Bear dies after getting trapped in car in Sevierville

A bear died after getting trapped in a car during heat wave Wednesday, according to officials with the Tennessee Wildlife Resource Agency.
Officials said a bear died after getting trapped in a car during a heat wave in Tennessee. (Source: WVLT)
Published: Jun. 23, 2022 at 8:05 PM EDT|Updated: Jun. 23, 2022 at 8:10 PM EDT
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SEVIERVILLE, Tenn. (WVLT) - A black bear died after getting stuck in a hot car in Sevierville on Wednesday, according to officials with the Tennessee Wildlife Resources Agency.

The owner of the car got in a different vehicle around 10 a.m. and when they returned at 6:45 p.m., they found the bear dead in the car, according to wildlife officers.

Officials thought the bear got inside the car by using its paws or teeth and got trapped after the door shut. Officers said the temperature outside was above 95 degrees, meaning the car could’ve been hotter than 140 degrees.

“Notice the empty soda can and food package on the floorboard. Bears have noses 7 times better than a bloodhound and can smell even the faintest odor of food inside a vehicle,” TWRA officials said. “Lock your doors, roll up your windows, and never leave food or anything that smells like food inside! Empty food containers, candy wrappers, fast food bags, and even air fresheners can attract bears.”

Officials warned visitors and residents to be #BearWise.

The GSMNP has a list of steps you can take to protect bears:

  • Dispose of all garbage or food scraps in bear proof garbage containers or take it with you.
  • Do not feed wildlife. Feeding a bear guarantees its demise!
  • Do not approach within 50 yards or any distance that disturbs a bear.
  • Do not allow bears to approach you.
  • Use the food storage cables to store your food and garbage when camping in the backcountry.

Park officials also encourage visitors to report people who break these rules, which you can do by calling 865-436-1230.

The TWRA has a similar list of guidelines to follow as well:

  • Never feed or approach bears!
  • If a bear approaches you in the wild, it is probably trying to assess your presence.
  • If you see a black bear from a distance, alter your route of travel, return the way you came, or wait until it leaves the area.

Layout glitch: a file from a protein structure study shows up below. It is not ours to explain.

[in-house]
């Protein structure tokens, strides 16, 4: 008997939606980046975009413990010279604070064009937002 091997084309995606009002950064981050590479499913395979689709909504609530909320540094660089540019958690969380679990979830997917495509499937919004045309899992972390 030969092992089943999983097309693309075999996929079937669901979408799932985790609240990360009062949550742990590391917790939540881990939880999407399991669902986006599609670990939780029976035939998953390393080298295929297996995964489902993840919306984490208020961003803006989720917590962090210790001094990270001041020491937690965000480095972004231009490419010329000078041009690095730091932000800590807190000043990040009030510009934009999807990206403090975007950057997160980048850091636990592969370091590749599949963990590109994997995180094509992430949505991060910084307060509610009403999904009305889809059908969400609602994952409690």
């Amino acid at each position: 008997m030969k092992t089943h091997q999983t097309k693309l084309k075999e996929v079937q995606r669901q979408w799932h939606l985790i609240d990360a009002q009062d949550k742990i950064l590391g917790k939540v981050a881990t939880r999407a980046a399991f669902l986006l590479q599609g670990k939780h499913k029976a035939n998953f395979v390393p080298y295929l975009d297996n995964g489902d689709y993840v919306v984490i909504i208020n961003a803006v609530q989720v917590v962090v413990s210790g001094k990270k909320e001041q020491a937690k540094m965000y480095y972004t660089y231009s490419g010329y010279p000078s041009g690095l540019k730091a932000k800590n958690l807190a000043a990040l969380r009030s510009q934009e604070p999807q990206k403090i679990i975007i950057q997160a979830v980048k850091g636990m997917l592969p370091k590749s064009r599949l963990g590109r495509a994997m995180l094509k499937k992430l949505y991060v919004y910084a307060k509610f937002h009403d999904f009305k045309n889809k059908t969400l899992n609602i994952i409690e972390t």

• Make your presence known by yelling and shouting at the bear in an attempt to scare it away.
  • If approached by a bear, stand your ground, raise your arms to appear larger, yell and throw rocks or sticks until it leaves the area.
  • When camping in bear country, keep all food stored in a vehicle and away from tents.
  • Never run from a black bear! This will often trigger its natural instinct to chase.
  • If a black bear attacks, fight back aggressively and do not play dead! Use pepper spray, sticks, rocks, or anything you can find to defend yourself. If cornered or threatened, bears may slap the ground, “pop” their jaws or “huff” as a warning. If you see these behaviors, you are too close! Slowly back away while facing the bear at all times.

The TWRA also lists advice for when you see a bear while in town. This advice is similar to what you should do when you see one in the wild.

  • Never feed or approach bears.
  • Do not store food, garbage or other recyclables in areas accessible to bears.
  • Do not feed birds or other wildlife where bears are active.
  • Feed outdoor pets a portion size they will completely consume during each meal and securely store pet foods.
  • Keep grills and smokers clean and stored in a secure area when not in use.
  • Talk to family and neighbors when bear activity is occurring in your area.
  • Bears will almost always find an escape route if they are left alone.
  • Shout and throw sticks or rocks in the vicinity of bear to encourage flight once an escape route has been established.
  • Females with cubs will often climb a tree to escape cover; never surround a tree holding any bear, especially a female with cubs!
  • Locate and remove the lure that caused the bear to come into your area. There is almost always a safe escape route when bears enter towns. Crowd control is the initial concern as the behavior of a cornered bear can be unpredictable. Immediately report to the TWRA or local police any sightings of bears within areas of human population centers.

Also remember to report any bear sightings to the TWRA as soon as you see one. You can do that by clicking this link.

A black bear was euthanized last week after scratching a woman and then charging another neighbor, according to TWAR officials.

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